Three scientists, Roger Penrose of Britain, Reinhard Genzel of Germany and Andrea Ghez of the US, won the Nobel Prize for Physics for their research into “one of the most exotic phenomena in the universe, the black hole.”
Penrose, was honoured for showing “that the general theory of relativity leads to the formation of black holes”, while Genzel, and Ghez, were jointly awarded for discovering “that an invisible and extremely heavy object governs the orbits of stars at the centre of our galaxy,” the jury said.
The term “black hole” refers to a point in space where matter is so compressed as to create a gravity field from which even light cannot escape. For years physicists questioned whether black holes could really exist but Penrose, a professor at the University of Oxford, used mathematical modelling to prove back in 1965 that black holes can form.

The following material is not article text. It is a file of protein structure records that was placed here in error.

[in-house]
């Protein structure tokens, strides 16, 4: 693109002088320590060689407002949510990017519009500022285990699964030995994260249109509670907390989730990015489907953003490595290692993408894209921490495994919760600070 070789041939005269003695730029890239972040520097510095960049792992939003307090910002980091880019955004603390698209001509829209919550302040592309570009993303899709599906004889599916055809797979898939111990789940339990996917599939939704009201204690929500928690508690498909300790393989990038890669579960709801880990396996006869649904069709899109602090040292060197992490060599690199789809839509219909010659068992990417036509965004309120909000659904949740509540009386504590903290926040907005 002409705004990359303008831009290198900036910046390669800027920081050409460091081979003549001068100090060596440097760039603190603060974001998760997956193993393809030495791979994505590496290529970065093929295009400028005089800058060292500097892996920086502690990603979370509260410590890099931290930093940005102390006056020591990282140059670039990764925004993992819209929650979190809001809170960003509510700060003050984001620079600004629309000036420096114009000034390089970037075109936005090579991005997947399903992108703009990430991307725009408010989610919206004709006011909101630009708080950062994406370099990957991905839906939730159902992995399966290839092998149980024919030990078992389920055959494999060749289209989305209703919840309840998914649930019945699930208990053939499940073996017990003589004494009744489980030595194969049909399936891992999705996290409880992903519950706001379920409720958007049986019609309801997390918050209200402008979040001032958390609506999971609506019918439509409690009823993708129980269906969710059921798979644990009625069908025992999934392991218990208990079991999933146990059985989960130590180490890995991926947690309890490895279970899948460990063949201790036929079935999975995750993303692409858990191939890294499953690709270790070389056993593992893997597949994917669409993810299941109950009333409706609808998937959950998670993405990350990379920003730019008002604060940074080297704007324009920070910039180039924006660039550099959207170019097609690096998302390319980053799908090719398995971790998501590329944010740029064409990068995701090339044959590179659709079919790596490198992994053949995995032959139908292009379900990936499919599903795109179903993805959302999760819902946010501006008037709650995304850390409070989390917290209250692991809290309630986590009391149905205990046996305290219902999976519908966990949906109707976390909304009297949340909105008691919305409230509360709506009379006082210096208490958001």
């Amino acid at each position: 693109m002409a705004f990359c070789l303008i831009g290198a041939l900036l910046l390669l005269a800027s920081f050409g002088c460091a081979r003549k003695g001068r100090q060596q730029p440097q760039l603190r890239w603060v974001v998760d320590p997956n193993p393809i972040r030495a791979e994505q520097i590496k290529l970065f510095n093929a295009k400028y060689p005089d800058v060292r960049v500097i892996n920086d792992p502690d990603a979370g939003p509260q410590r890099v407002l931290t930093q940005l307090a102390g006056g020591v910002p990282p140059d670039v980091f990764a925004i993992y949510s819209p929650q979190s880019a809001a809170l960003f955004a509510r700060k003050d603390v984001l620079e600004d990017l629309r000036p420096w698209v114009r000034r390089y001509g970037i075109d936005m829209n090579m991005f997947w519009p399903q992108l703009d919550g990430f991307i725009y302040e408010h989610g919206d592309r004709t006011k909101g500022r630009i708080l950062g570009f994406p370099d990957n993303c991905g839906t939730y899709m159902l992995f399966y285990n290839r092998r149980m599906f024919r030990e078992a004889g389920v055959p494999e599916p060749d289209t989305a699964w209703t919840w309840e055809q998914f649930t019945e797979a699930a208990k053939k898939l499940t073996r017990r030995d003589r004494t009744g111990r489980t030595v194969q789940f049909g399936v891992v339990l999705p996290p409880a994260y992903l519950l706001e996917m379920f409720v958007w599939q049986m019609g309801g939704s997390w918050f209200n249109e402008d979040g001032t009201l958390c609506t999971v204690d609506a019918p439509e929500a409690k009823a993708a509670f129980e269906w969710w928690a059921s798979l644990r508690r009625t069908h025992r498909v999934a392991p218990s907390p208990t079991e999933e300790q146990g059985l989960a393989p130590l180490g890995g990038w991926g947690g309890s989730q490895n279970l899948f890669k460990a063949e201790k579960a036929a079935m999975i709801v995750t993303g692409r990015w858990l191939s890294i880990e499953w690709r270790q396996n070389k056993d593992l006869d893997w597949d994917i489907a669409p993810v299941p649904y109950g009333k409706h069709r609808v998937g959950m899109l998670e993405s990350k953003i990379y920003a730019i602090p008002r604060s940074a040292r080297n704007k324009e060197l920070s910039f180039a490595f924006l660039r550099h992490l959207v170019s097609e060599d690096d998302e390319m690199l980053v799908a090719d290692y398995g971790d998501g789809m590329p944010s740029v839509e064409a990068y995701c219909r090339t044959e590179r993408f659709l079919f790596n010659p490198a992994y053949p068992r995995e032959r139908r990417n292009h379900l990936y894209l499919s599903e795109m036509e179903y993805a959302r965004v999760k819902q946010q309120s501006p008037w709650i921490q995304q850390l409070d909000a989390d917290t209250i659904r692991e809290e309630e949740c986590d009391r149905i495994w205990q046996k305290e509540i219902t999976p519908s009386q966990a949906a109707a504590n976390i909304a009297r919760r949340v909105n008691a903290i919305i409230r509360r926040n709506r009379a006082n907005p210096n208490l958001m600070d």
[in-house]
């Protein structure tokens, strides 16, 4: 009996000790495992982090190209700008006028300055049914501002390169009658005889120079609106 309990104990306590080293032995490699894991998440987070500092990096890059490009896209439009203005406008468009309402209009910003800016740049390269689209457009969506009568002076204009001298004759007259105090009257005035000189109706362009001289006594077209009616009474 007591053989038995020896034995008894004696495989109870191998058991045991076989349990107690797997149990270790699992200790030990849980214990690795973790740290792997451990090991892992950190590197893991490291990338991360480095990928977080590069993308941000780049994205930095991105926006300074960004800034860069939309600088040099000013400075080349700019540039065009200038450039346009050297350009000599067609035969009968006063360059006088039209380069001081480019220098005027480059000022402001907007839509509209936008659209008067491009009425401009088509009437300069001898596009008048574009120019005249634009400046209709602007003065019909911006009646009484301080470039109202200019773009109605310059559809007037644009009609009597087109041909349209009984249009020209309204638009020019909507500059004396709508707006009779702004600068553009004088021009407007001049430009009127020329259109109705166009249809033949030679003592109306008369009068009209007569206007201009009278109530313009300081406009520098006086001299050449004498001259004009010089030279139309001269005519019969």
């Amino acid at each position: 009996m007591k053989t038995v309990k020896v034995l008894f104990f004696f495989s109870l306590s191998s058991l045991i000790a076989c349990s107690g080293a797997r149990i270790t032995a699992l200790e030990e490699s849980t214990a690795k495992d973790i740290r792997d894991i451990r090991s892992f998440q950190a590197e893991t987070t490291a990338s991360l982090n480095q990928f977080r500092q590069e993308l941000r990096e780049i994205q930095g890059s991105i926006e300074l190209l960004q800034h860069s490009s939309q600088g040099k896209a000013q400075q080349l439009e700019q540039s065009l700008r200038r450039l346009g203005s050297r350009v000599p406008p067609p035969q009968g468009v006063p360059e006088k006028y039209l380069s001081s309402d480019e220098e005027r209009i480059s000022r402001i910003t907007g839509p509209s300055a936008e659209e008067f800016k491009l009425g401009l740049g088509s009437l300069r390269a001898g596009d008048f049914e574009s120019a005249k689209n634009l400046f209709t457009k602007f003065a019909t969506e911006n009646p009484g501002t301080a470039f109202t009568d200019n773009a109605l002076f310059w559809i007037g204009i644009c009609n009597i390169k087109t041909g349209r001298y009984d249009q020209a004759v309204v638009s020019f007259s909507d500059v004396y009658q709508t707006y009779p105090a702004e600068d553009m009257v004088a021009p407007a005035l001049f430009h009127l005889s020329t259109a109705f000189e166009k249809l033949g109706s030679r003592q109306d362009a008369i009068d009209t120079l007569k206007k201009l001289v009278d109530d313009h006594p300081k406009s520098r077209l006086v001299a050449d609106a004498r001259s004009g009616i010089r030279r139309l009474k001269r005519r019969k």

His calculations proved that black holes; super dense objects formed when a heavy star collapses under the weight of its own gravity; are a direct consequence of Einstein’s general theory of relativity. Using the world’s largest telescopes, they discovered an extremely heavy, invisible object; around 4 million times greater than the mass of our Sun and that pulls on surrounding stars, giving our galaxy its characteristic swirl.